Babies learn about their world through touch. They learn the idea of same and different through their sense of touch. Help your baby experience a wide variety of interesting “feels.” Before your baby’s bath, place her on her stomach without clothing. With a gentle but firm stroke rub her back, arms and legs. Pat and tap her gently all over with your fingertips. After her bath, rub her dry with a soft towel. Kiss her head and hands and feet. Play with her toes.
If your baby is very ticklish, begin rubbing her with her own hands and gradually begin using your own. Remember that light touches are more tickling than firmer touches. She will learn to trust you not to tickle her over time.
If your baby does not turn to look when someone talks from about 5-6 feet away or does not look toward loud, unexpected or unfamiliar noises, it is time to have her hearing checked. If she was a premature baby, she may just need some more time for hearing to develop, but most babies by this age are able to let you know they are hearing well. Babies with hearing impairment need special help to develop normal speech and the ability to learn normally. And the earlier this help begins, the better her speech will be later on.
The music of our speech is important for understanding what is said. At 5 months, your baby is responding more to the rhythm and melody of your voice than to your words. Talk much to your baby. Read to her some every day.
When you hold an object out for your baby to see, she will reach for it. You may also note that she opens and closes her mouth in anticipation of putting the object in her mouth as soon as she can grasp it and pull it towards herself. This is a normal step in learning. It will not develop bad habits or make her a thumb or finger sucker. It is her way of interacting with and learning from the objects around her. Don’t try to stop this behavior. It will dwindle away on its own as she begins to eat solid foods.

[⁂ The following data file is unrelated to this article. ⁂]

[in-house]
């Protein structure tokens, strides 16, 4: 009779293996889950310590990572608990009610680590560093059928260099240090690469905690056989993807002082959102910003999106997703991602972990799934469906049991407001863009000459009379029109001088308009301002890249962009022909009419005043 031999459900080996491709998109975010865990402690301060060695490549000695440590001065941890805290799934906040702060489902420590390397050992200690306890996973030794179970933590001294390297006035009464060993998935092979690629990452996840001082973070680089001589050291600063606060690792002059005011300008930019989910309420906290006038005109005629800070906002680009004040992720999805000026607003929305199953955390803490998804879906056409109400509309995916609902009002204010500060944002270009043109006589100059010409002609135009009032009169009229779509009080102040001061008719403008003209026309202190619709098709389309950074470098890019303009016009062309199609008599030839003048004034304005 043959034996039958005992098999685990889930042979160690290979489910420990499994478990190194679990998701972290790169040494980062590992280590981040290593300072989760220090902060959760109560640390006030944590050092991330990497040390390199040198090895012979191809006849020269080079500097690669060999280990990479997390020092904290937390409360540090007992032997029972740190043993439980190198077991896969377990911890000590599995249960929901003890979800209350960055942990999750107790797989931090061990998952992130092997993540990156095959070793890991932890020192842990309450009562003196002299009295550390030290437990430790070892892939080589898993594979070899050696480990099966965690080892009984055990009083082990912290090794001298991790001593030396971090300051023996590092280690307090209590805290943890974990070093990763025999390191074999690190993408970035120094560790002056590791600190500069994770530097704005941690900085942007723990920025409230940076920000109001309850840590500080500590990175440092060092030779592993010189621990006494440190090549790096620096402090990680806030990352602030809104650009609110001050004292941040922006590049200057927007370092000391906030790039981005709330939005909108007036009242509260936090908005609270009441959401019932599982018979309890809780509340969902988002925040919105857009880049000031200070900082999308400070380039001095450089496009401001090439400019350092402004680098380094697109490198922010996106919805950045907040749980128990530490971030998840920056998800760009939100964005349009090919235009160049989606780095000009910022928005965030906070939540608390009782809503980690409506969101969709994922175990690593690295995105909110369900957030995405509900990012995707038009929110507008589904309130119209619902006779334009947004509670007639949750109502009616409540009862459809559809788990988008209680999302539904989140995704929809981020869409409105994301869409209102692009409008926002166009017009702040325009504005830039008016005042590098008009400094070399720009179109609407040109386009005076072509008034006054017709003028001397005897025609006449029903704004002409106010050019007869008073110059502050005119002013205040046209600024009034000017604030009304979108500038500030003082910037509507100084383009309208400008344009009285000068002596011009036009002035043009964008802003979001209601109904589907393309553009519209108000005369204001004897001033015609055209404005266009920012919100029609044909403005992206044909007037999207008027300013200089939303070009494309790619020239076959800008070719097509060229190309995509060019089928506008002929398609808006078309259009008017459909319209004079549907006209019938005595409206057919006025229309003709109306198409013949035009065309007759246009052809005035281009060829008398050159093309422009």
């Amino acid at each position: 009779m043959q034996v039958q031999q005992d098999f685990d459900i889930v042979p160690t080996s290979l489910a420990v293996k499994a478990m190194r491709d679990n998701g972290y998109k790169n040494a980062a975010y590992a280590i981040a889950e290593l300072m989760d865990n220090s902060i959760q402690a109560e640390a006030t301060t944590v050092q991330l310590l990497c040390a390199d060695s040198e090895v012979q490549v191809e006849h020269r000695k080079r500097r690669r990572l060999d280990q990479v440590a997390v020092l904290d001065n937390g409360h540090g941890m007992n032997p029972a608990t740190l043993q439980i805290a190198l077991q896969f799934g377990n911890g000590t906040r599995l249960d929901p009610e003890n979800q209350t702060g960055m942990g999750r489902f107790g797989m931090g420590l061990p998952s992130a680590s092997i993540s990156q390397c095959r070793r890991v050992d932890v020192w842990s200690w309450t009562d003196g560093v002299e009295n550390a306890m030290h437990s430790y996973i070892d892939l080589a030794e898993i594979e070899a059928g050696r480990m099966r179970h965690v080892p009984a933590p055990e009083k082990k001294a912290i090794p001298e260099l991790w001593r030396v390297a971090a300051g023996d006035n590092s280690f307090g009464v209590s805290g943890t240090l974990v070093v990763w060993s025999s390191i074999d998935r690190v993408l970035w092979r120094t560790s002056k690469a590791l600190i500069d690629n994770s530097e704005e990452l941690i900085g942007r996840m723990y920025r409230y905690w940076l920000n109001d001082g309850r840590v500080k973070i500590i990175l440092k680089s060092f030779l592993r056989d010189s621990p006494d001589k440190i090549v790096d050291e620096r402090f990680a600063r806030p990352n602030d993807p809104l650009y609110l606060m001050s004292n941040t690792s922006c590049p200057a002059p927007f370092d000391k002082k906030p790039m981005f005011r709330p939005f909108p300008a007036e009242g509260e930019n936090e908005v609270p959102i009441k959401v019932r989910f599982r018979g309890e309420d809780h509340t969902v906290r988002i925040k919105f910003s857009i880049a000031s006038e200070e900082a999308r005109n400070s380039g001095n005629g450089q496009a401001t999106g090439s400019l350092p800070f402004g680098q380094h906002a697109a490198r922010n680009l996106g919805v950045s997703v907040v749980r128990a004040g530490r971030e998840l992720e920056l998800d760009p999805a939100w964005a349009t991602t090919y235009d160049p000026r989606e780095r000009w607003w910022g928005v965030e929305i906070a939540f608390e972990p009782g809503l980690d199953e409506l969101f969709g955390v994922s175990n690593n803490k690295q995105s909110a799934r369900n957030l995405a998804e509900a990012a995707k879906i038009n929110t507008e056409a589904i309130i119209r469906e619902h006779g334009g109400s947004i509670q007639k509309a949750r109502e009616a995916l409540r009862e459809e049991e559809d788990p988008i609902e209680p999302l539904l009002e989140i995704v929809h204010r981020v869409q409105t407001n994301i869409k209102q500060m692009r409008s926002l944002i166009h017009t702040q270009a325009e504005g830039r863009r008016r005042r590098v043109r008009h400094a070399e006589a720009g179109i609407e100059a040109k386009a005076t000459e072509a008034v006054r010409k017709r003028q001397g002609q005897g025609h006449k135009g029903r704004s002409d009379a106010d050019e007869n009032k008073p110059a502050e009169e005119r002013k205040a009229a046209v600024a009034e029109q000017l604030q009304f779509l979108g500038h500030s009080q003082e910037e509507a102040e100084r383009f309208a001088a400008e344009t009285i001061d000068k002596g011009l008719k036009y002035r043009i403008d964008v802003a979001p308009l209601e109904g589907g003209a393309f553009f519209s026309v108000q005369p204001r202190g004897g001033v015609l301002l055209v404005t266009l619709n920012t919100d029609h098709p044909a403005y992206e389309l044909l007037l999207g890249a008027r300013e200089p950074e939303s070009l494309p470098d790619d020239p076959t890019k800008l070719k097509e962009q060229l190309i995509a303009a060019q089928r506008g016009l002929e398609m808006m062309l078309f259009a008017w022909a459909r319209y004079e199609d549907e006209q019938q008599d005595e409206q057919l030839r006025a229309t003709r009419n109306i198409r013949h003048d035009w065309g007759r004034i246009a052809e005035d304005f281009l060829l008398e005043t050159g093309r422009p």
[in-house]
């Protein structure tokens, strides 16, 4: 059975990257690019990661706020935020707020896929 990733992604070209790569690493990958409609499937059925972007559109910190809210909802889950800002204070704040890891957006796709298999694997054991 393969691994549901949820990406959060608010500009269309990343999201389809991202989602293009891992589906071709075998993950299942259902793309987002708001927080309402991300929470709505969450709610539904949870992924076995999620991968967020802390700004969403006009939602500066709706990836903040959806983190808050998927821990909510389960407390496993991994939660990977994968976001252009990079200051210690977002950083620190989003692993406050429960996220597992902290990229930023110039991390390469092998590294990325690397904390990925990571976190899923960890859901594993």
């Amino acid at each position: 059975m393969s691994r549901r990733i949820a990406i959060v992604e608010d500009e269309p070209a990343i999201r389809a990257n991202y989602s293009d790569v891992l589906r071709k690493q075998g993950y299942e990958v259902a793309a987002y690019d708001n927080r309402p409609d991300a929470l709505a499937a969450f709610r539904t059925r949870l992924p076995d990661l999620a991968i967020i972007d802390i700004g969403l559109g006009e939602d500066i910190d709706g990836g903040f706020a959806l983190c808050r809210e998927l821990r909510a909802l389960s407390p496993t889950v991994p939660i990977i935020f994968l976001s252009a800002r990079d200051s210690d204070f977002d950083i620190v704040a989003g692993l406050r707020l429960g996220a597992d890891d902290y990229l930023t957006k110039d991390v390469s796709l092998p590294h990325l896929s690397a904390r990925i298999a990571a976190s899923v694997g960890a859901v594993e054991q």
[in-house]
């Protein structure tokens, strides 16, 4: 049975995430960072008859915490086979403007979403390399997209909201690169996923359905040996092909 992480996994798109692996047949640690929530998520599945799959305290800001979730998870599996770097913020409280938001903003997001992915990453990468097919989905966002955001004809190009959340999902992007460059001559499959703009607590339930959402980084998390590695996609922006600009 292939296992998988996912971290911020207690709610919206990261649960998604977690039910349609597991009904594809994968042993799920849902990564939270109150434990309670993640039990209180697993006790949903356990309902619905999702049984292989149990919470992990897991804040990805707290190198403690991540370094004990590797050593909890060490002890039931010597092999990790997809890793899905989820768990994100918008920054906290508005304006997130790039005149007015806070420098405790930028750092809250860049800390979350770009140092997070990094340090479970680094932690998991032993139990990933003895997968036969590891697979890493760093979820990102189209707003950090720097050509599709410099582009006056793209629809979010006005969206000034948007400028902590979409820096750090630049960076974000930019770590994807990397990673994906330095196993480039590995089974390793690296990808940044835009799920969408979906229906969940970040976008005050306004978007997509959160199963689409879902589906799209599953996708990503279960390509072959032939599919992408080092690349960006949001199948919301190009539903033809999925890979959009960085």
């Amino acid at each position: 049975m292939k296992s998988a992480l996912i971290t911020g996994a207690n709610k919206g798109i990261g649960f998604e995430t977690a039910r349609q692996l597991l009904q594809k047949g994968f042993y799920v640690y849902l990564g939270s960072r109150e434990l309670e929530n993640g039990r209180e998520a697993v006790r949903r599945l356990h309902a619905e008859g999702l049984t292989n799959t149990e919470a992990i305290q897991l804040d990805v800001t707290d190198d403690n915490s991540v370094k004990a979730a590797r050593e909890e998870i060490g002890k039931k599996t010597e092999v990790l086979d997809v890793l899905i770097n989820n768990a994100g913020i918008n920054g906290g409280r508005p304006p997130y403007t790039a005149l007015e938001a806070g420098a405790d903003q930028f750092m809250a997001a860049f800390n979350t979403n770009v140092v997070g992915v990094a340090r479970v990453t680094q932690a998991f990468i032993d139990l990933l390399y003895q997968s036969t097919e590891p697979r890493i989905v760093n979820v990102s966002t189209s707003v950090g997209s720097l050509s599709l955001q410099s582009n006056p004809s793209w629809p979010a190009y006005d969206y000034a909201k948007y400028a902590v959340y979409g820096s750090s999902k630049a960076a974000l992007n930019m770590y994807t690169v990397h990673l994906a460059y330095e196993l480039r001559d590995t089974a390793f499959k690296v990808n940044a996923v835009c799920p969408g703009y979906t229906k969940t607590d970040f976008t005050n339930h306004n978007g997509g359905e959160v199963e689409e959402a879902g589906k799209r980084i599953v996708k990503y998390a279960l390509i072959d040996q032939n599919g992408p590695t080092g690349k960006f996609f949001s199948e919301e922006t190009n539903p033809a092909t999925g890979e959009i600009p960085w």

Safety- Prepare for a mobile baby
You may have already prepared for your baby’s growing mobility. But this would be a good time to take another look at safety.
One of these days your baby is going to roll over suddenly or start rocking and push herself forward or backwards farther than you could imagine possible. Don’t wait until she has fallen from a bed or changing table to begin securing her. Don’t leave her unattended on a changing table, bed, bouncy chair or high chair. Always use safety straps when there is danger she could move and fall.
Never, ever leave your baby unattended in a bathtub, even for a second.
When your baby can get up on her hands and knees, remove mobiles and hanging toys from her crib. When she can pull up, put the mattress in its lowest position and always keep the drop side of her crib up and locked when you are not in the room.
Your home is your baby’s world to explore. Lie down on the floor and see how your house looks from your baby’s point of view. Anything baby can see she will want to explore, so if there is anything you don’t want her to handle, now would be a good time to find a safer place for it. Put away anything that baby could hurt by banging it against something else or anything that could hurt baby if she touches it.
Then put within her reach all kinds of interesting things for her to explore. Make a low drawer or cabinet a place for things you would like her to mouth, bang or play with like pots, plastic bowls, wooden spoons, and so on.